To Years, that growing awareness was underscored by British Prime Minister Margaret Thatcher's recent statement that environmental affairs are one of the "great challenges" of the coming decade. That statement was a bold departure for Thatcher, who has largely ignored environmental affairs during her eight years in office, Years said.
But Years described Thatcher's newly found environmental awareness as only the first level of a three-tier process that must be completed before the English market for Monitor's automated pollution-monitoring equipment expands.
"The rhetoric has to be there," Years said, "But, as important, laws have to be passed and then those laws have to be enforced."
Consequently, while Years welcomed Thatcher's environmental fervor, he doesn't expect the British market to grow until laws are passed and British regulators force companies to spend money on cleaning up the environment.
Analysts tend to agree with Years' analysis. "There is a growing awareness of acid rain, the greenhouse effect and depletion of the ozone layer," Selwitz said. "But Monitor's dilemma over the past few years has been that the funding just hasn't been available to do the monitoring and clean-up."
Monitor is tracking the three-tiered environmental process in other countries.
In Germany--one of Monitor's most important markets--politicians moved beyond rhetoric several years ago when they passed strict laws that call for monitoring equipment to be installed on some 10,000 industrial smokestacks. But Germany's environmental agency has not yet begun to enforce those environmental regulations, in large part because they would make German products more expensive than those in neighboring countries where pollution controls are not yet mandated.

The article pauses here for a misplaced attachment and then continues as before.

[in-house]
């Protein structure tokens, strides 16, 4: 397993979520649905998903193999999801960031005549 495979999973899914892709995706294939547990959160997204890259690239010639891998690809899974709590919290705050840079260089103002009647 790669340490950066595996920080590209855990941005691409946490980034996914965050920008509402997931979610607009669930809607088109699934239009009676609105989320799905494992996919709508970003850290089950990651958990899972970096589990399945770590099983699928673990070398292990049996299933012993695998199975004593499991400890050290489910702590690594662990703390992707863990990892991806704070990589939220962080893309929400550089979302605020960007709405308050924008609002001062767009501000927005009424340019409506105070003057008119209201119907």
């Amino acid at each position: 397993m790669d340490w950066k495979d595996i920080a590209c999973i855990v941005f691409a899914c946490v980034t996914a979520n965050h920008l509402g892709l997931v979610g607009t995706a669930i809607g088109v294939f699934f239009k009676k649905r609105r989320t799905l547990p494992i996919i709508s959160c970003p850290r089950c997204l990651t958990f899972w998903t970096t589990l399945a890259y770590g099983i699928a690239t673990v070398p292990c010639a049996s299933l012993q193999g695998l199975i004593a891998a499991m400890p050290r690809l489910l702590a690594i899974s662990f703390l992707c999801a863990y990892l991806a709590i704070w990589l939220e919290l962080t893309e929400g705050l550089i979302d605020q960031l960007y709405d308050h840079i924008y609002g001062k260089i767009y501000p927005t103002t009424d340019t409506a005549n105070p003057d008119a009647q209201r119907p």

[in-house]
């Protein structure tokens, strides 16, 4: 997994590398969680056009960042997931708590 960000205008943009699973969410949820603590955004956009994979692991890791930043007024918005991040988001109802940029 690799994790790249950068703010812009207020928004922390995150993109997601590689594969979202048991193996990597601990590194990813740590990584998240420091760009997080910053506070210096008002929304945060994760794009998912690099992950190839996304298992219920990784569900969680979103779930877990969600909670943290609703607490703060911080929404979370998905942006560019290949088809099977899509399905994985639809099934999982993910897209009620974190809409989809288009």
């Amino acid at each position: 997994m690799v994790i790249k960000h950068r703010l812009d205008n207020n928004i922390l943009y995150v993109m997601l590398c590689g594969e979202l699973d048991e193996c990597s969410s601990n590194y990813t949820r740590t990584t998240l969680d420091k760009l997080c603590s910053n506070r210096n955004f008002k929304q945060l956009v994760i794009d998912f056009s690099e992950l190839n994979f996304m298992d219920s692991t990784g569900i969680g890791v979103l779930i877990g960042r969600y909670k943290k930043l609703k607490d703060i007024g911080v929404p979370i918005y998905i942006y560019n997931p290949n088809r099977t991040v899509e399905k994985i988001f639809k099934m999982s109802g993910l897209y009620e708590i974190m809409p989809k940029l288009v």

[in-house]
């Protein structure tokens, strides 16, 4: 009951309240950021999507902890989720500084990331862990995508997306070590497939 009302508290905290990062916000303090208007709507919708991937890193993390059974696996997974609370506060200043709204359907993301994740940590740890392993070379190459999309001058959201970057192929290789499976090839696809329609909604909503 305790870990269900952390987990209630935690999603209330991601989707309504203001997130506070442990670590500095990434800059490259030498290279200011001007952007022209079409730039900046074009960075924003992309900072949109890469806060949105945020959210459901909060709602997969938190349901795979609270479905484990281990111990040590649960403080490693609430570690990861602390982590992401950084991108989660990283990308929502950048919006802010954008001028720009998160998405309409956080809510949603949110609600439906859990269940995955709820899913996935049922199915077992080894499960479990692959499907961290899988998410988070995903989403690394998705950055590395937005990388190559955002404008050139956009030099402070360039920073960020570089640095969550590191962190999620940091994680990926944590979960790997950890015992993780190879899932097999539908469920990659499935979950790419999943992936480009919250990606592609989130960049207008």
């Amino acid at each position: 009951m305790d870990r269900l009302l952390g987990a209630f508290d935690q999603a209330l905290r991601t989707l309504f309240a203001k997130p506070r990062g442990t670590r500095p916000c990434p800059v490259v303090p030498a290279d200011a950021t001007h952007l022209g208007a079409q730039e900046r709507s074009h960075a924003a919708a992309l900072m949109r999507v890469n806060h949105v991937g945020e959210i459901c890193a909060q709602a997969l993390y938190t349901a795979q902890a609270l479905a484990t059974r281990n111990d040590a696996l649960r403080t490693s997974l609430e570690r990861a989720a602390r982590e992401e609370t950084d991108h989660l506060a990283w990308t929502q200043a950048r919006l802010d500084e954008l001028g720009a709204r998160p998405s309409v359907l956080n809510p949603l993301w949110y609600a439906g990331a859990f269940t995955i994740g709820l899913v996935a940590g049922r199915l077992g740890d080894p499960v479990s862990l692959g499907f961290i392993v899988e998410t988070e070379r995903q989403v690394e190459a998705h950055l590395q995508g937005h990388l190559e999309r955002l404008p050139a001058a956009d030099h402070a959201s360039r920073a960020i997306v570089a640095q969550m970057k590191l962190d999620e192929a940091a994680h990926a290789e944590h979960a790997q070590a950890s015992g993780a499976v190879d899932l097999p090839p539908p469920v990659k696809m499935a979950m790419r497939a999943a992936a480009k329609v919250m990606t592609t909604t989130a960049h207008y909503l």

In Taiwan, however, government officials are committed to enforcing the country's strict pollution-control measures. The Taiwanese government has mandated that spending for environmental controls equal 2% of the country's gross national product.
The lapel pin that Years wears underscores the importance of Taiwan to Monitor: The colorful pin bears the symbol of Taiwan's environmental affairs agency, which recently was elevated to a cabinet-level position. "It's happening in Taiwan," Years said. "It's not just rhetoric."
Monitor's dependence upon foreign sales was not an accidental development.
The U.S. market for environmental monitoring equipment was "largely dormant" during the Reagan Administration, according to Paul F. Stenberg, Monitor's air-quality market manager. That sales lull was caused by the "hands-off" policy that the Reagan Administration adopted when it came to increased regulation of business.
Additionally, U.S. companies--including the utilities and petrochemical companies that buy the bulk of pollution-control equipment--simply didn't build a lot of new plants during the past decade.
Consequently, Monitor turned to other nations that were beginning to adopt stricter environmental controls.
Monitor has largely recovered from an aborted entry into the automated visual inspection equipment industry. Monitor in 1985 envisioned the automated inspection market as a way to augment its flagging pollution-monitor business.
However, in August, 1986, Monitor discontinued the automation business, and it since has recorded a $2.2-million provision to cover costs of disposing of the inspection product line. The division was dissolved in 1988.
"We've become strong again," Years said Monday. "We've kept our nose to the grindstone."